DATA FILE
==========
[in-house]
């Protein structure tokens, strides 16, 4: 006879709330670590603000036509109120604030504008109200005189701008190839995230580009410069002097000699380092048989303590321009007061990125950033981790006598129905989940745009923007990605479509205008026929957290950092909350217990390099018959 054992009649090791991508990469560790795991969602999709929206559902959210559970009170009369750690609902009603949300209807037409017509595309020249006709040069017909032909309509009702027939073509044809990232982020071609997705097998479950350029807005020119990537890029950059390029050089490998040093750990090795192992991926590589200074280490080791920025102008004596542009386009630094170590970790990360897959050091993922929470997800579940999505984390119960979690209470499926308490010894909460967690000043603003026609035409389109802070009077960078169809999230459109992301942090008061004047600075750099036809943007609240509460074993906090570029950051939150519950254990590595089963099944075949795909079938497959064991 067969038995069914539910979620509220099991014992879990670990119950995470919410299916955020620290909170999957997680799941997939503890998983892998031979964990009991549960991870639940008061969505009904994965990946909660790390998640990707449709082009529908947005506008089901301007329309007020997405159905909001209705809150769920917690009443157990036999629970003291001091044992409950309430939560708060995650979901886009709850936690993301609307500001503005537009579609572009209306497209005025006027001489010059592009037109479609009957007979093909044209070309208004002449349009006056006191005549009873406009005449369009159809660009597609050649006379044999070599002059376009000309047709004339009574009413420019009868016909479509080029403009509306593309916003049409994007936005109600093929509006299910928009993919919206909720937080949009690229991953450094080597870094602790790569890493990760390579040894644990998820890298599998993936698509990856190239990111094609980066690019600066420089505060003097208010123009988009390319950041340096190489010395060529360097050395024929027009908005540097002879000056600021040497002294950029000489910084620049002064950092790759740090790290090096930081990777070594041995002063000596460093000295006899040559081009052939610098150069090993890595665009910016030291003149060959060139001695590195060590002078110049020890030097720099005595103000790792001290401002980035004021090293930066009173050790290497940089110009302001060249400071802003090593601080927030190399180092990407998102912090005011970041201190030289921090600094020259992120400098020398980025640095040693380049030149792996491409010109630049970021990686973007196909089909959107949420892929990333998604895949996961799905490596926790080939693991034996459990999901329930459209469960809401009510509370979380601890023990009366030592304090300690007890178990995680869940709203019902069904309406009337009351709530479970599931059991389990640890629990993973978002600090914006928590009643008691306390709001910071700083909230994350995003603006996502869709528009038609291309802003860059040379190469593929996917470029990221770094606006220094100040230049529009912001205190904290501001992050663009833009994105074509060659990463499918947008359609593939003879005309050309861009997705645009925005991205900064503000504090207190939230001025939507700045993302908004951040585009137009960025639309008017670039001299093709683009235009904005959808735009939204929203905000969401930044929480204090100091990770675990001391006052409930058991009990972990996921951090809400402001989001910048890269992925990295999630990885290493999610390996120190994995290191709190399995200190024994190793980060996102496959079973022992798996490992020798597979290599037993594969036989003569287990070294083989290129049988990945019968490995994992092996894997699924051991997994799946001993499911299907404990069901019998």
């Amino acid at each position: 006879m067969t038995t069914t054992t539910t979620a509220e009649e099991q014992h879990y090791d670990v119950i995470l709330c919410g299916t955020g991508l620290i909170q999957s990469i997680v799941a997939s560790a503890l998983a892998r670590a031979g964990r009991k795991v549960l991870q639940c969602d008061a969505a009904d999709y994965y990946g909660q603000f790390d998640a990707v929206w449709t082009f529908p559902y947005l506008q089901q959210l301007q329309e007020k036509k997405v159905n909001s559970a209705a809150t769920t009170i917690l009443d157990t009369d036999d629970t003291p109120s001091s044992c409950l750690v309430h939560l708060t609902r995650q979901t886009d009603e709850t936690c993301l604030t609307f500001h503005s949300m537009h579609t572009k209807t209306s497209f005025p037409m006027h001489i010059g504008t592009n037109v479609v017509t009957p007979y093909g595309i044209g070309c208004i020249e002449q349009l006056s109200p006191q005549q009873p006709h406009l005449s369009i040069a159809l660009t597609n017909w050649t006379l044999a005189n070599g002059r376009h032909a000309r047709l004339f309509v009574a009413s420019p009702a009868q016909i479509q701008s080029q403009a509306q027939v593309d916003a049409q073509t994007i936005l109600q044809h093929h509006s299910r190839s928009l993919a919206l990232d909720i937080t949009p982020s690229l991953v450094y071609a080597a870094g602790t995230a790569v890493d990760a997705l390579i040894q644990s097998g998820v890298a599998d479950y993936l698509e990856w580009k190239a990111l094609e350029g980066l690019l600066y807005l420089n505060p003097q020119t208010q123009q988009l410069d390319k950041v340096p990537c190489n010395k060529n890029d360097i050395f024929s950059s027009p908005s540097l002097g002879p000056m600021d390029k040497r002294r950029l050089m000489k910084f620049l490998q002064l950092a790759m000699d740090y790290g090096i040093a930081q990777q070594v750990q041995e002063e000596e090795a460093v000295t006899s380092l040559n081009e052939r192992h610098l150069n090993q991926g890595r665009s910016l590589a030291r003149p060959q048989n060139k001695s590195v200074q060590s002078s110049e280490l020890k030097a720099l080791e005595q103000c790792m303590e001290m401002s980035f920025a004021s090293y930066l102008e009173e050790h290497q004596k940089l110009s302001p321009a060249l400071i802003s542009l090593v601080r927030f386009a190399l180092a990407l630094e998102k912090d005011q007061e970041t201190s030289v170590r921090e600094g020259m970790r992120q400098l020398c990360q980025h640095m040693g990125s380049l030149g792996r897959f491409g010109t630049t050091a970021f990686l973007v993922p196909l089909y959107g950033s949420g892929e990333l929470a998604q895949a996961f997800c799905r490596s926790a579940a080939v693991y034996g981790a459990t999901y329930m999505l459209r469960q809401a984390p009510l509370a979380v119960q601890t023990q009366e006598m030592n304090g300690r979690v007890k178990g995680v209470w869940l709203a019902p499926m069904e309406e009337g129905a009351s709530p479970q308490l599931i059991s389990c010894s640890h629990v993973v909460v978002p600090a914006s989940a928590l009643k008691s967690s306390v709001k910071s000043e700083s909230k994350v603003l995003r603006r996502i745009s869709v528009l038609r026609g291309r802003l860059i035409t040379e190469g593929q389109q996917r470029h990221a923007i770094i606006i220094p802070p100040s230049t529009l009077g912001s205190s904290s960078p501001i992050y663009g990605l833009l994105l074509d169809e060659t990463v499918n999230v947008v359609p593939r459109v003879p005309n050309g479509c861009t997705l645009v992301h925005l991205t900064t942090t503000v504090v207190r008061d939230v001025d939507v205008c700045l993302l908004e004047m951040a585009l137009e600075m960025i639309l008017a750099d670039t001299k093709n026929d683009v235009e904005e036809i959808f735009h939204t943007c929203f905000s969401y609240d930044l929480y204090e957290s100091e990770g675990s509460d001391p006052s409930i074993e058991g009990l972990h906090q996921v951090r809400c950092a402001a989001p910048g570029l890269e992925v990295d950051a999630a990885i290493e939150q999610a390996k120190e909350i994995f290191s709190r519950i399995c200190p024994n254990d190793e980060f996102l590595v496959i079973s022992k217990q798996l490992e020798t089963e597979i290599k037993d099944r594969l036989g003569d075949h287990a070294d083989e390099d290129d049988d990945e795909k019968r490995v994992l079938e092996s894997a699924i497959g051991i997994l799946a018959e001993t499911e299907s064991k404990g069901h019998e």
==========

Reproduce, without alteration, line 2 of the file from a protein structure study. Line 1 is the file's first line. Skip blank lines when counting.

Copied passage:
């Protein structure tokens, strides 16, 4: 006879709330670590603000036509109120604030504008109200005189701008190839995230580009410069002097000699380092048989303590321009007061990125950033981790006598129905989940745009923007990605479509205008026929957290950092909350217990390099018959 054992009649090791991508990469560790795991969602999709929206559902959210559970009170009369750690609902009603949300209807037409017509595309020249006709040069017909032909309509009702027939073509044809990232982020071609997705097998479950350029807005020119990537890029950059390029050089490998040093750990090795192992991926590589200074280490080791920025102008004596542009386009630094170590970790990360897959050091993922929470997800579940999505984390119960979690209470499926308490010894909460967690000043603003026609035409389109802070009077960078169809999230459109992301942090008061004047600075750099036809943007609240509460074993906090570029950051939150519950254990590595089963099944075949795909079938497959064991 067969038995069914539910979620509220099991014992879990670990119950995470919410299916955020620290909170999957997680799941997939503890998983892998031979964990009991549960991870639940008061969505009904994965990946909660790390998640990707449709082009529908947005506008089901301007329309007020997405159905909001209705809150769920917690009443157990036999629970003291001091044992409950309430939560708060995650979901886009709850936690993301609307500001503005537009579609572009209306497209005025006027001489010059592009037109479609009957007979093909044209070309208004002449349009006056006191005549009873406009005449369009159809660009597609050649006379044999070599002059376009000309047709004339009574009413420019009868016909479509080029403009509306593309916003049409994007936005109600093929509006299910928009993919919206909720937080949009690229991953450094080597870094602790790569890493990760390579040894644990998820890298599998993936698509990856190239990111094609980066690019600066420089505060003097208010123009988009390319950041340096190489010395060529360097050395024929027009908005540097002879000056600021040497002294950029000489910084620049002064950092790759740090790290090096930081990777070594041995002063000596460093000295006899040559081009052939610098150069090993890595665009910016030291003149060959060139001695590195060590002078110049020890030097720099005595103000790792001290401002980035004021090293930066009173050790290497940089110009302001060249400071802003090593601080927030190399180092990407998102912090005011970041201190030289921090600094020259992120400098020398980025640095040693380049030149792996491409010109630049970021990686973007196909089909959107949420892929990333998604895949996961799905490596926790080939693991034996459990999901329930459209469960809401009510509370979380601890023990009366030592304090300690007890178990995680869940709203019902069904309406009337009351709530479970599931059991389990640890629990993973978002600090914006928590009643008691306390709001910071700083909230994350995003603006996502869709528009038609291309802003860059040379190469593929996917470029990221770094606006220094100040230049529009912001205190904290501001992050663009833009994105074509060659990463499918947008359609593939003879005309050309861009997705645009925005991205900064503000504090207190939230001025939507700045993302908004951040585009137009960025639309008017670039001299093709683009235009904005959808735009939204929203905000969401930044929480204090100091990770675990001391006052409930058991009990972990996921951090809400402001989001910048890269992925990295999630990885290493999610390996120190994995290191709190399995200190024994190793980060996102496959079973022992798996490992020798597979290599037993594969036989003569287990070294083989290129049988990945019968490995994992092996894997699924051991997994799946001993499911299907404990069901019998």